Making 20% time work for your engineering team
At PipelineDeals, believe in 20% time. We call it Investment Time. Each Friday, engineers are free from the shackles of our backlog to work on creative projects. It feeds an enormous amount of creativity and happiness with our teams. Also, it helps other departments run better, and pushes our goals as a team forward.
Allowing engineers to work on their own is not a new concept.
In 1974, 3M scientist Art Fry came up with a clever invention. He thought if he could apply an adhesive (dreamed up by colleague Spencer Silver several years earlier) to the back of a piece of paper, he could create the perfect bookmark, one that kept place in his church hymnal. He called it the Post-It Note.
What you might not know is that Fry came up with the now iconic product (he talks to the Smithsonian about it here) during his “15 percent time,” a program at 3M that allows employees to use a portion of their paid time to chase rainbows and hatch their own ideas. It might seem like a squishy employee benefit. But the time has actually produced many of the company’s best-selling products and has set a precedent for some of the top technology companies of the day, like Google and Hewlett-Packard.
Unlike HP, PipelineDeals is a small company with a small amount of engineers (< 15). Are we still able to effectively use 20% time, even though we’re orders of magnitude smaller? The answer is yes! But for very different reasons.
For our team, Investment Time is a fundamental underpinning of our healthy engineering culture.
Why to do it
We’ve shipped projects that have made other teams more productive. We’ve had the time to execute on our team goals. We’ve made deployments much faster. We have accrued knowledge that we otherwise wouldn’t have gained. But the largest benefit are the intangibles which are hard to put a metric around. All our engineers have mentioned that working at PipelineDeals is the best job they have ever had, because of Investment Time. Each member of our team is extremely appreciative of the time, and they use it in creative and awesome ways.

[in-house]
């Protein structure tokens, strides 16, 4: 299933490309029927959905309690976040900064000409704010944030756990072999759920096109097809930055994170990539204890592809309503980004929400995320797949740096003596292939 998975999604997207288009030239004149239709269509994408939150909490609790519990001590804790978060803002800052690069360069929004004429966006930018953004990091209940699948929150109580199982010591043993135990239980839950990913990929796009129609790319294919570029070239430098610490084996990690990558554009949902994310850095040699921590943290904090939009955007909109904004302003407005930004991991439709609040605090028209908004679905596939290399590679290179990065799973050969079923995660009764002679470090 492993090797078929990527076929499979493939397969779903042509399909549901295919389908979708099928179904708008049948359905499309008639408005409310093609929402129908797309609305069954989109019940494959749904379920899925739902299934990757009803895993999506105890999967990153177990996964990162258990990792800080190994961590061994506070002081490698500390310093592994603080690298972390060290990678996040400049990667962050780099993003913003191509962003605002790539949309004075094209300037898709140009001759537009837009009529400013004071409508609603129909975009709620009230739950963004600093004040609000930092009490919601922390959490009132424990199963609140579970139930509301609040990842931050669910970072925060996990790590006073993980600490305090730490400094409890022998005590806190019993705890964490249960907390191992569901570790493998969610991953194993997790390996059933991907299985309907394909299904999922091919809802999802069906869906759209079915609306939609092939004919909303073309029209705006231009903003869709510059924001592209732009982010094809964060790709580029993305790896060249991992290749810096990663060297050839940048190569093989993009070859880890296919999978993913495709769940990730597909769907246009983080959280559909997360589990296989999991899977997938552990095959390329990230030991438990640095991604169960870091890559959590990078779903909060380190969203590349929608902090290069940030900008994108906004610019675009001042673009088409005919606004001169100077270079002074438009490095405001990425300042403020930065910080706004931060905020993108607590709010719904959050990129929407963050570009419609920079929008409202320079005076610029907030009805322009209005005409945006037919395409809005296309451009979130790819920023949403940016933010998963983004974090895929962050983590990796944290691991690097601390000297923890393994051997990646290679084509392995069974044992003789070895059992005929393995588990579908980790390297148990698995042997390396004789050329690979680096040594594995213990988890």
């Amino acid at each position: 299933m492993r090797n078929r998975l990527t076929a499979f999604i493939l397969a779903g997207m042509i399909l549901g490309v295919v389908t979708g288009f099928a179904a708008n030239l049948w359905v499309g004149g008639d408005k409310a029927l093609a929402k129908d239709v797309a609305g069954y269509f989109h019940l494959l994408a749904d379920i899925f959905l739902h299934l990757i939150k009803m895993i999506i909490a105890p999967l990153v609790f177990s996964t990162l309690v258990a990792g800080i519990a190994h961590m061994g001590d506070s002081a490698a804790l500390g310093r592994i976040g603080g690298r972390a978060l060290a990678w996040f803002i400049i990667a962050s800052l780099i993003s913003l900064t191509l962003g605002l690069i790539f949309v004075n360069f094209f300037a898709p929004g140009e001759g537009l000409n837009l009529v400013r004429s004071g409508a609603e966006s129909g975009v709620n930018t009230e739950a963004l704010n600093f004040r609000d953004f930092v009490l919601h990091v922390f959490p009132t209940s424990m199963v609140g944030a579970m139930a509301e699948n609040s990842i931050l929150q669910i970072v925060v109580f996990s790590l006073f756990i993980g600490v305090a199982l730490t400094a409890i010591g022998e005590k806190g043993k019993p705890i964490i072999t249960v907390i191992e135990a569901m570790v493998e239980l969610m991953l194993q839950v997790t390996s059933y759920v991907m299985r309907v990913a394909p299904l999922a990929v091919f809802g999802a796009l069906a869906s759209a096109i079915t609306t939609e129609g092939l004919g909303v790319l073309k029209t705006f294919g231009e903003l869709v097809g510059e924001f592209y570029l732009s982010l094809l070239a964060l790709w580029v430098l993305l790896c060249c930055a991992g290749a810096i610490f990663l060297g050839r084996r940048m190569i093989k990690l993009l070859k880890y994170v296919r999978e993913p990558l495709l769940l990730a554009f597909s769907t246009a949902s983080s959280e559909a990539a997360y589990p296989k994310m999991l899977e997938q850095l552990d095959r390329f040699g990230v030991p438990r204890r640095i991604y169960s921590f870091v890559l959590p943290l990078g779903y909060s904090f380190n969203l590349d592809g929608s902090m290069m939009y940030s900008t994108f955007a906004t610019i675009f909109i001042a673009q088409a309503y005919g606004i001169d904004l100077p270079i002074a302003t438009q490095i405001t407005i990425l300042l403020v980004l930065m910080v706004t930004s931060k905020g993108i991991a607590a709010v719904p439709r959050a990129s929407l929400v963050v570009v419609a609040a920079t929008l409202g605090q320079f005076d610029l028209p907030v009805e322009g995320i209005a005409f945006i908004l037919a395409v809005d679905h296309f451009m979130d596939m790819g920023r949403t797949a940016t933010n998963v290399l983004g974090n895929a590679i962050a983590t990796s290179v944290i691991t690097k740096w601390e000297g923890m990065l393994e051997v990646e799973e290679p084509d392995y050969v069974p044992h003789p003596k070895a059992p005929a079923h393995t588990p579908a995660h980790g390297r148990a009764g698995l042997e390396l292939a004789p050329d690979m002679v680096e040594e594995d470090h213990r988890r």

Our engineers are super excited to have the opportunity to hack on something that is interesting to them. Most of our team is senior and have families at home, so they wouldn’t necessarily have the time to really dive deep into interesting projects. Because investment time is so important to our team, there is a strong sense of motivation to get all the “work” done the other 4 days of the week.
Investment Time is a hard sell if your office culture is not supportive of it. It doesn’t need to be a full 20%. Even carving off a couple hours during the week is enough to see a real benefit.
How to do it
The first component is your engineers. Are they already highly motivated? Are they constantly learning and pushing themselves? These are great traits to look for when hiring. An engineer having these traits will be motivated to use the time wisely.
The team lead is the 2nd component. They should help guide engineers to ensure they use the time effectively. There should always be some tie-back to furthering the goals of the team or the company. It’s the job of the team lead to ensure this is the case.
The last component is keeping the perception that this is worth it to the company. The benefits of Investment Time are immediately clear to Engineering, but not as clear to the rest of the company. The key is to find a way to make the time beneficial to everyone else as well. The reason it’s been so effective for us is because we have buy-in from the rest of the company about the value it brings.